Dot Com Vroom

Dot Com Vroom

A Story by Ajay Kaakarni

The Dot Com Bust of the early 2000's leads a man to the edge of a cliff.


                Marty King coughed amidst his words. "Its treated me well. Hell, a kid my age with all that money is nice. I'm in my early twenties driving a new car, owning a house..."
                "We did have some great times there," Tim forced. "Are you sure this needs to happen?" Perspiration sped down his long face.
                Marty King and Tim Rothsted rose to riches through the Dot Com Boom, a steady and constant improvisation of the internet that made many very rich. They both ran one of the biggest companies providing internet access at the time, as well as several chat channels, practically pioneering the idea.
                It was a hellish day, one seen in gimmicky news casts on heat waves, with children sitting miserably in kiddy pools, as sweat collected around their sore grimaces. The gas pedal seared the pads of Marty's bare feet, and the sun scorched his naked torso and exposed legs stuck to the leather seat. His swim suit sported tacky, deep red patterns with yellow and blue zig zags marching down the sides. Marty had picked today, of all days.
                "I've thought about it more than you know. Every answer has been temporary, and I need absolute. Something final. It really f***s with you, ya know."
                "What? The money?"
                "Oh, yeah. Money gets you anything, man. Anything at all. I've seen and experienced so much because of it. I was minted young, and never had to learn s**t for myself. I always had money. Why learn anything other than what I already knew?" Marty's voice became increasingly angered and forced. "You think, oh, this internet stuff will be around forever. Well, it is. It's 2001, for chrissake. You'd think a web company would be in its prime."
                Tim grinned. "Yeah, you'd think. But we're criminals now. Playing with the books wasn't such a great idea while we were going under, either." They approached the rocky mountainside. The deep and heavy darkness of the lake lay far below. The reflection of the sun from the water blinded them as Marty lit a cigarette.
                "Why the swim suit, though? You aren't actually swimming, are you?"
                "You know as well as I do that that's a stupid question. I just think it's funny, is all. Besides, when my parents pick up that paper and check the reports, it'll be over anyway. Best to end it now before things get sticky. It's so shameful and..."
                "So is this, and I don't get how that's funny," Tim interrupted. "Marty, wanna talk about tomorrow?"
                "Why? It's pointless. " Marty's eyelids fluttered and just before they shut, he jerked violently, as if to catch himself, and his eyes shot wide open.
                "I dunno. It just makes me feel better. Finally catching up to you?"
                Marty leaned his head back and braced his hands on the steering wheel. "Yeah. Has been for a while now. Well, this is your stop, partnah."
                Tim quickly steps out of the car, shutting the door behind him, and immediately rested his arms on the door and peeked in. "You know, it doesn't have to be this way. I know you've got it all figured out and you're dead set on this, but I can get back in the car and we can turn around. Hell, I'll even drive, on account of all the downers."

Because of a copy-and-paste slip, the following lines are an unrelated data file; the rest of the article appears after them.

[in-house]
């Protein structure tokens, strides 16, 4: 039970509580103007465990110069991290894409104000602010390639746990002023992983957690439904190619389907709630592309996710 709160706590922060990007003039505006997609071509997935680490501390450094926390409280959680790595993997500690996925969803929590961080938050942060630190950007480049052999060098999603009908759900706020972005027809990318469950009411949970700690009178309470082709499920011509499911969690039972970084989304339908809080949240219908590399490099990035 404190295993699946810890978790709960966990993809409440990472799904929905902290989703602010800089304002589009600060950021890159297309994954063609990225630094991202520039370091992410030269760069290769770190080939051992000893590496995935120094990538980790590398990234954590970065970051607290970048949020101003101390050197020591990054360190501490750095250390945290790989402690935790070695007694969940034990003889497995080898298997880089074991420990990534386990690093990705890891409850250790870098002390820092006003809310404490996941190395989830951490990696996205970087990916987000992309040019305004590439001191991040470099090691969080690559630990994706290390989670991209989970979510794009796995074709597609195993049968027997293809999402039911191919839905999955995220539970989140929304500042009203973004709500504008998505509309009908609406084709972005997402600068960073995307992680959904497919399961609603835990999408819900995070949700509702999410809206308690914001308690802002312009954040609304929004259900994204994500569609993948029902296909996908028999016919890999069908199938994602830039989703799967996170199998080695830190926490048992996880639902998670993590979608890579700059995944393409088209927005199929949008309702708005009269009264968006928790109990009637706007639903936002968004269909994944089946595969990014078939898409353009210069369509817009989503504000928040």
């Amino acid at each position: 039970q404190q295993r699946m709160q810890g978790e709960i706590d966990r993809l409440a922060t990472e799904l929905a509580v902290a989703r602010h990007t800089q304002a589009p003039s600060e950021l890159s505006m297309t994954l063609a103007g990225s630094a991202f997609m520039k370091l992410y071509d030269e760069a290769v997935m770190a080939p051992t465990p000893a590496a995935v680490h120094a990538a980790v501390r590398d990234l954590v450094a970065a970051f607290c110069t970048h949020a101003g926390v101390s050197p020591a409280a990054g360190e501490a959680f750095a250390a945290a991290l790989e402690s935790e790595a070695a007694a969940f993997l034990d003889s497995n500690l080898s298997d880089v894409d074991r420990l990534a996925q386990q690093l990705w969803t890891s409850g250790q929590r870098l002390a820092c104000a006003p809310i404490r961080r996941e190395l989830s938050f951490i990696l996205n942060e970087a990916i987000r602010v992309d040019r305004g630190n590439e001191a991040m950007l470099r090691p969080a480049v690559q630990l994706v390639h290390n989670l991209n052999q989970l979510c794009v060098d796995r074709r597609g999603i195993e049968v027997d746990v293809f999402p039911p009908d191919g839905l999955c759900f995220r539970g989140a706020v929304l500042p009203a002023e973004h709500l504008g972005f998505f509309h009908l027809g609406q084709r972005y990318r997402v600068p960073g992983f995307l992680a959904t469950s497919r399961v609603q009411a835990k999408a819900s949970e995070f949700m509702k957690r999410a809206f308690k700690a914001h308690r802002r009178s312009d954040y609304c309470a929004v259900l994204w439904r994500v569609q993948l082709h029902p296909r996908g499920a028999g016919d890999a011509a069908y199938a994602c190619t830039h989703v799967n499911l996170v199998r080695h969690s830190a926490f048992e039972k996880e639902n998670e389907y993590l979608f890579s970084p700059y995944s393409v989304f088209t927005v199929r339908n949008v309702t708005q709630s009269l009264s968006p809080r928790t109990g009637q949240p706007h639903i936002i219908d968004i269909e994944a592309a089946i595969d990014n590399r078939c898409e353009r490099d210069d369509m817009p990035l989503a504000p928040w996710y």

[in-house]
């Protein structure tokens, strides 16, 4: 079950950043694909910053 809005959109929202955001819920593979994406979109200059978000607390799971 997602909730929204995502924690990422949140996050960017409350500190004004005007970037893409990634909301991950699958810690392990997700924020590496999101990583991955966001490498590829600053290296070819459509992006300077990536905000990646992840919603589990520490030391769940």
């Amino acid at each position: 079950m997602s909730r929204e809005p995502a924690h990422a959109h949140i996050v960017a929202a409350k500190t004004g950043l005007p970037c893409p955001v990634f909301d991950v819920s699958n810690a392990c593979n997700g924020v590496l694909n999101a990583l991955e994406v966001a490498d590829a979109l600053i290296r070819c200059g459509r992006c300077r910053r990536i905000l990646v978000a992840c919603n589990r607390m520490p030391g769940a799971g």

"You've been a great friend, man. You take the high road, and I'll stick to the low. I'd take my ten steps and forget about it."
                Tim turns his back to the car as Marty turns the key. Tim counted his steps loudly.
                "One... two... three..."
                Marty opens the glove compartment, and takes the .44 and bullet. He loads the gun.
                "... four... five... six..."
                Marty steadies his aim amidst his drowsy panic.
                "... seven... eight... nine..." Tim pauses, and guffaws.
                "Tim, why'd you stop counting?"
                Tim steadied himself from his disconcerting giggles. "Say, Marty, that is funny! You're driving, but you're about to be wet in the la..."
                The bullet tore through Tim's skull, and he collapsed.
                "Yeah, Tim. I'm about to be sopping."
                Marty's weakened grip dropped the .44, and he pushed ever so slightly on the gas pedal. The car lurched forward. As he got closer, so did his foot on the gas pedal to the floor. The car edged over the cliff and it dove into the dark waters below. Marty's head cracked on the steering wheel, and his body went limp.
                The car slowly filled with water as it rose past Marty's calves, wetting the bathing suit. He never felt a thing.

© 2010 Ajay Kaakarni

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This is a very interesting piece. You used the burst as recent version of the great depression. Good Job:)

Posted 10 Years Ago

1 of 1 people found this review constructive.

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Added on July 11, 2010
Last Updated on July 12, 2010
Tags: internet, suicide, poverty, riches, business, fraud


Ajay Kaakarni
Ajay Kaakarni

Fenton, MI

I aspire to be a screen writer. I want, more than anything in the world, to be able to make a living off of what I love to do. more..